Two things I learned from this book: 1) the #1 cause of cancer is Oxygen, a person has a 30% chance of dying from cancer before they reach the expected life span of 70 years, and the only things that enhance the risk are smoking and multiple sun burns, but otherwise, we all have the same chance just from breathing; 2) using wind power, a top contender amongst environmentalists as a renewable energy source, could be more destructive to the Earth than we think.
I liked this book, and I like Lovelock's ideas. The theory of Gaia is that the Earth is a living, self-regulating system. This book warns that if we don't take care of Gaia, especially as she is aging and weakening, Gaia will "self-regulate" humans into extinction to save itself. Lovelock doesn't hold back in suggesting drastic actions which are hard or me to accept, such as the mass manufacturing of a "fake" food in factories to keep our bodies functioning without the need to use up the land for farming and cattle (personally, I like my "real" food, and I'm sure most of us do), and in situations like this he doesn't suggest ways to "please" the people, but then again his focus is not on people, it's on the Earth. And sociologically, I can't help but think that fake food, and some of his other ideas about changing city life may actually improve the human condition, maybe even eliminate hunger and homelessness all together.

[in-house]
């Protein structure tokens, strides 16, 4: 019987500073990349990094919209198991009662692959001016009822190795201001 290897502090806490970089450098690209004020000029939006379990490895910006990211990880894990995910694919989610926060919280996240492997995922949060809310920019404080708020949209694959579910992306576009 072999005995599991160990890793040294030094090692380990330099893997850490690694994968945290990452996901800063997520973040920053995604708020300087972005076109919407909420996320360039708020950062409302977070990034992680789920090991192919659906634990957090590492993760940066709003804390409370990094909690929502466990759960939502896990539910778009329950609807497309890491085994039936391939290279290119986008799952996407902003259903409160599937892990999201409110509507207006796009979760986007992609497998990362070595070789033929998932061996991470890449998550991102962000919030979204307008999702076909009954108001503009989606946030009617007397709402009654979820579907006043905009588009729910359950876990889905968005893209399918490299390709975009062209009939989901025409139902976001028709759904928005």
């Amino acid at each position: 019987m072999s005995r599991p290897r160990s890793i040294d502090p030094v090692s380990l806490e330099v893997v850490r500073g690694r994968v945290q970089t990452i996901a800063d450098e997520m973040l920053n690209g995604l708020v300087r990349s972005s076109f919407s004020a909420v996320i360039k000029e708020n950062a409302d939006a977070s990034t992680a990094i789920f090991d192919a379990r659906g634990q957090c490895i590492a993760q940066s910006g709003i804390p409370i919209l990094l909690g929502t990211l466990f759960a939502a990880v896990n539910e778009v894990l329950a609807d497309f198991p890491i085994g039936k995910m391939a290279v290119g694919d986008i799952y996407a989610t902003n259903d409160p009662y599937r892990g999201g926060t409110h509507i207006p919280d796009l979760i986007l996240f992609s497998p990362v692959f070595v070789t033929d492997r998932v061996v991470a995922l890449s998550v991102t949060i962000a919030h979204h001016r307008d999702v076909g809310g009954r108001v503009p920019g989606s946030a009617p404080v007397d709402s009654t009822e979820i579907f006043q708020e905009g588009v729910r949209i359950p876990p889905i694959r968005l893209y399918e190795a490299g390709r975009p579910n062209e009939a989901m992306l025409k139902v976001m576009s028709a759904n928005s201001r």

Basically, Lovelock's goal is to communicate that drastic action is needed, and fast, and even then it will only give us a little extra time to completely change our lifestyles. One idea of this book is that even "green" thinkers are more worried about human needs than the needs of the Earth, and scientists have been cultured to be focused on the small picture, and more conservative in their ideas and what they push onto the public. And even in our best intentions, we often cause more harm than good. We all need to adapt a big picture vision of the living system of which we are a part or else the Earth is going to become a place unsuitable for human life. He offers a lot of ideas, some that have been developed but not implemented, and others that are still in the realm of science fiction, but may be realistic if adapted accordingly. Even though some of the ideas seem over the top, I strongly recommend this book for anyone (especially those in positions of power and ability to change) who wants to "save the world" or who considers themself "green," "organic," or an "environmentalist."